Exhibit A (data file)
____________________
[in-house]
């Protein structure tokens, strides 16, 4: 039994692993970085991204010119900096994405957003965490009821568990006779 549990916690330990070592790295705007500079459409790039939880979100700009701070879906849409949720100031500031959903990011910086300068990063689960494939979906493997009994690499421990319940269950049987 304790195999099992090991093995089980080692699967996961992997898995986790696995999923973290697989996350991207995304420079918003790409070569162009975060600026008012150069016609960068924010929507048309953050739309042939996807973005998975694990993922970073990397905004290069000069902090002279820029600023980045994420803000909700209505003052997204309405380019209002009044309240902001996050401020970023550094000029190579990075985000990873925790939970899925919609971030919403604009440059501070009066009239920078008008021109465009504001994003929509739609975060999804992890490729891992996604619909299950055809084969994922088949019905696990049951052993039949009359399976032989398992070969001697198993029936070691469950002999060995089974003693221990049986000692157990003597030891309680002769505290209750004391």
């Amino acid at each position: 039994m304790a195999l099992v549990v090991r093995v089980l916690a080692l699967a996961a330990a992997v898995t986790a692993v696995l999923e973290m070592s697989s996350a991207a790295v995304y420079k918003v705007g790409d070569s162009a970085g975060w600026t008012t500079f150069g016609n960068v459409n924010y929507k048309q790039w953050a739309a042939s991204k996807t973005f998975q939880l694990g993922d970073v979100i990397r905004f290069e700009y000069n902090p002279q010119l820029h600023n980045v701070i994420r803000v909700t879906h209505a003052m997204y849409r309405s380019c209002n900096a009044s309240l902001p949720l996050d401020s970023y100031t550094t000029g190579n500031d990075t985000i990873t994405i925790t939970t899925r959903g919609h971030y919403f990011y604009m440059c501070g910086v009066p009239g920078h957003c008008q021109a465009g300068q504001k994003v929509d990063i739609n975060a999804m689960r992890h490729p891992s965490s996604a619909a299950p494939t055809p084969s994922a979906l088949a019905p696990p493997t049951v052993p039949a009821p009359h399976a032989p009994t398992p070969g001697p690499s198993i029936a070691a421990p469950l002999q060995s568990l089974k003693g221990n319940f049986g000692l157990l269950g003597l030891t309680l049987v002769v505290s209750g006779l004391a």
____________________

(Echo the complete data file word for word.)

[in-house]
């Protein structure tokens, strides 16, 4: 039994692993970085991204010119900096994405957003965490009821568990006779 549990916690330990070592790295705007500079459409790039939880979100700009701070879906849409949720100031500031959903990011910086300068990063689960494939979906493997009994690499421990319940269950049987 304790195999099992090991093995089980080692699967996961992997898995986790696995999923973290697989996350991207995304420079918003790409070569162009975060600026008012150069016609960068924010929507048309953050739309042939996807973005998975694990993922970073990397905004290069000069902090002279820029600023980045994420803000909700209505003052997204309405380019209002009044309240902001996050401020970023550094000029190579990075985000990873925790939970899925919609971030919403604009440059501070009066009239920078008008021109465009504001994003929509739609975060999804992890490729891992996604619909299950055809084969994922088949019905696990049951052993039949009359399976032989398992070969001697198993029936070691469950002999060995089974003693221990049986000692157990003597030891309680002769505290209750004391």
């Amino acid at each position: 039994m304790a195999l099992v549990v090991r093995v089980l916690a080692l699967a996961a330990a992997v898995t986790a692993v696995l999923e973290m070592s697989s996350a991207a790295v995304y420079k918003v705007g790409d070569s162009a970085g975060w600026t008012t500079f150069g016609n960068v459409n924010y929507k048309q790039w953050a739309a042939s991204k996807t973005f998975q939880l694990g993922d970073v979100i990397r905004f290069e700009y000069n902090p002279q010119l820029h600023n980045v701070i994420r803000v909700t879906h209505a003052m997204y849409r309405s380019c209002n900096a009044s309240l902001p949720l996050d401020s970023y100031t550094t000029g190579n500031d990075t985000i990873t994405i925790t939970t899925r959903g919609h971030y919403f990011y604009m440059c501070g910086v009066p009239g920078h957003c008008q021109a465009g300068q504001k994003v929509d990063i739609n975060a999804m689960r992890h490729p891992s965490s996604a619909a299950p494939t055809p084969s994922a979906l088949a019905p696990p493997t049951v052993p039949a009821p009359h399976a032989p009994t398992p070969g001697p690499s198993i029936a070691a421990p469950l002999q060995s568990l089974k003693g221990n319940f049986g000692l157990l269950g003597l030891t309680l049987v002769v505290s209750g006779l004391a």